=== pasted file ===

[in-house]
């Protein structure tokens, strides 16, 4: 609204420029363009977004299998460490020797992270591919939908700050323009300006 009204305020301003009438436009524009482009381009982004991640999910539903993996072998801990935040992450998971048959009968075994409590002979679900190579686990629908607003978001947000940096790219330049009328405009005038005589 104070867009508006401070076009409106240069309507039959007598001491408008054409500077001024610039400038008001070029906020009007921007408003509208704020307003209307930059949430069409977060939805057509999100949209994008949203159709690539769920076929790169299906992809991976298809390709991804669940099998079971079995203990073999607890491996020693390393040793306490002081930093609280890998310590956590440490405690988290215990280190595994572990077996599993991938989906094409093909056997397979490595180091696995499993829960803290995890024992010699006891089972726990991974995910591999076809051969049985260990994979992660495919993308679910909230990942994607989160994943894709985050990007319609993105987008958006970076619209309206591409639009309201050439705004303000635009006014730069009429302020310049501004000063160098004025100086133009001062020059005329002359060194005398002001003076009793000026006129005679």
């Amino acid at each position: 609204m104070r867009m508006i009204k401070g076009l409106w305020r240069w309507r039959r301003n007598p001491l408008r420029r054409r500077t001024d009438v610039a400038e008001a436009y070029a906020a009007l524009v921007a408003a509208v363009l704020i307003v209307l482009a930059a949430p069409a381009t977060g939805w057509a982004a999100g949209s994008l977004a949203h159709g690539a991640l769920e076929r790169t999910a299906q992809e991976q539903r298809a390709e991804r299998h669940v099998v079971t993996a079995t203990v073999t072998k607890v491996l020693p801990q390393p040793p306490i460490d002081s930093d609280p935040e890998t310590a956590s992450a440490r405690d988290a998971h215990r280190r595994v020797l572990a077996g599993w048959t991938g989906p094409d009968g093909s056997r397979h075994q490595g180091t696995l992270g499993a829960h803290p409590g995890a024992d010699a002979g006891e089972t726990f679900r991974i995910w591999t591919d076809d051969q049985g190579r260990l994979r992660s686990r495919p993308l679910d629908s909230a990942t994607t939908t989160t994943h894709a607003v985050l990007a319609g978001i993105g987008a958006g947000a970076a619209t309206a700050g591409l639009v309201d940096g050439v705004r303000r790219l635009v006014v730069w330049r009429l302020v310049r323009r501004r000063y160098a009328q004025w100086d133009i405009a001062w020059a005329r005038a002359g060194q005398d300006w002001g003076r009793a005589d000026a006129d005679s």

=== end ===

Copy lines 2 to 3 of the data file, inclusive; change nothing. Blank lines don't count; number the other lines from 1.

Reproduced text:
């Protein structure tokens, strides 16, 4: 609204420029363009977004299998460490020797992270591919939908700050323009300006 009204305020301003009438436009524009482009381009982004991640999910539903993996072998801990935040992450998971048959009968075994409590002979679900190579686990629908607003978001947000940096790219330049009328405009005038005589 104070867009508006401070076009409106240069309507039959007598001491408008054409500077001024610039400038008001070029906020009007921007408003509208704020307003209307930059949430069409977060939805057509999100949209994008949203159709690539769920076929790169299906992809991976298809390709991804669940099998079971079995203990073999607890491996020693390393040793306490002081930093609280890998310590956590440490405690988290215990280190595994572990077996599993991938989906094409093909056997397979490595180091696995499993829960803290995890024992010699006891089972726990991974995910591999076809051969049985260990994979992660495919993308679910909230990942994607989160994943894709985050990007319609993105987008958006970076619209309206591409639009309201050439705004303000635009006014730069009429302020310049501004000063160098004025100086133009001062020059005329002359060194005398002001003076009793000026006129005679």
């Amino acid at each position: 609204m104070r867009m508006i009204k401070g076009l409106w305020r240069w309507r039959r301003n007598p001491l408008r420029r054409r500077t001024d009438v610039a400038e008001a436009y070029a906020a009007l524009v921007a408003a509208v363009l704020i307003v209307l482009a930059a949430p069409a381009t977060g939805w057509a982004a999100g949209s994008l977004a949203h159709g690539a991640l769920e076929r790169t999910a299906q992809e991976q539903r298809a390709e991804r299998h669940v099998v079971t993996a079995t203990v073999t072998k607890v491996l020693p801990q390393p040793p306490i460490d002081s930093d609280p935040e890998t310590a956590s992450a440490r405690d988290a998971h215990r280190r595994v020797l572990a077996g599993w048959t991938g989906p094409d009968g093909s056997r397979h075994q490595g180091t696995l992270g499993a829960h803290p409590g995890a024992d010699a002979g006891e089972t726990f679900r991974i995910w591999t591919d076809d051969q049985g190579r260990l994979r992660s686990r495919p993308l679910d629908s909230a990942t994607t939908t989160t994943h894709a607003v985050l990007a319609g978001i993105g987008a958006g947000a970076a619209t309206a700050g591409l639009v309201d940096g050439v705004r303000r790219l635009v006014v730069w330049r009429l302020v310049r323009r501004r000063y160098a009328q004025w100086d133009i405009a001062w020059a005329r005038a002359g060194q005398d300006w002001g003076r009793a005589d000026a006129d005679s």